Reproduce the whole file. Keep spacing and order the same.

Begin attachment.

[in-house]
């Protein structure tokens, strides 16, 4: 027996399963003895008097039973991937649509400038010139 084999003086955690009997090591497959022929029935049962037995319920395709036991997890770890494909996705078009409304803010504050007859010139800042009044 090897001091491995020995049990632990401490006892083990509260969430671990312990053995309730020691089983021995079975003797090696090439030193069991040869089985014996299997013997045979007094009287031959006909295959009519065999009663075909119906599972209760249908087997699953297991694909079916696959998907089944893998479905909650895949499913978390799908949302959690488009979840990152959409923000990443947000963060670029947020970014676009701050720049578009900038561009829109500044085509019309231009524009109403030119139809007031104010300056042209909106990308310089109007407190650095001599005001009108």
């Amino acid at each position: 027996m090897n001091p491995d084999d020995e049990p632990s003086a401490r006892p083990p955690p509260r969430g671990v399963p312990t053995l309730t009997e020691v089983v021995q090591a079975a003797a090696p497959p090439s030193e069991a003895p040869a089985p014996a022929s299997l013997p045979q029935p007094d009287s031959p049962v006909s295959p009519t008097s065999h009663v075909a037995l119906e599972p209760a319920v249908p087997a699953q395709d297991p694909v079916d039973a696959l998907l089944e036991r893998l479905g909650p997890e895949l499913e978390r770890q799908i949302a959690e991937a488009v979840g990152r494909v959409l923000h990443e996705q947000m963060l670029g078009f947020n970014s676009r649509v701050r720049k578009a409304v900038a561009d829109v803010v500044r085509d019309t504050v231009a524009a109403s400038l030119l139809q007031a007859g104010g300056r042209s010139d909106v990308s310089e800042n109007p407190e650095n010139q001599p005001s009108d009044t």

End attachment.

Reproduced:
[in-house]
């Protein structure tokens, strides 16, 4: 027996399963003895008097039973991937649509400038010139 084999003086955690009997090591497959022929029935049962037995319920395709036991997890770890494909996705078009409304803010504050007859010139800042009044 090897001091491995020995049990632990401490006892083990509260969430671990312990053995309730020691089983021995079975003797090696090439030193069991040869089985014996299997013997045979007094009287031959006909295959009519065999009663075909119906599972209760249908087997699953297991694909079916696959998907089944893998479905909650895949499913978390799908949302959690488009979840990152959409923000990443947000963060670029947020970014676009701050720049578009900038561009829109500044085509019309231009524009109403030119139809007031104010300056042209909106990308310089109007407190650095001599005001009108």
């Amino acid at each position: 027996m090897n001091p491995d084999d020995e049990p632990s003086a401490r006892p083990p955690p509260r969430g671990v399963p312990t053995l309730t009997e020691v089983v021995q090591a079975a003797a090696p497959p090439s030193e069991a003895p040869a089985p014996a022929s299997l013997p045979q029935p007094d009287s031959p049962v006909s295959p009519t008097s065999h009663v075909a037995l119906e599972p209760a319920v249908p087997a699953q395709d297991p694909v079916d039973a696959l998907l089944e036991r893998l479905g909650p997890e895949l499913e978390r770890q799908i949302a959690e991937a488009v979840g990152r494909v959409l923000h990443e996705q947000m963060l670029g078009f947020n970014s676009r649509v701050r720049k578009a409304v900038a561009d829109v803010v500044r085509d019309t504050v231009a524009a109403s400038l030119l139809q007031a007859g104010g300056r042209s010139d909106v990308s310089e800042n109007p407190e650095n010139q001599p005001s009108d009044t």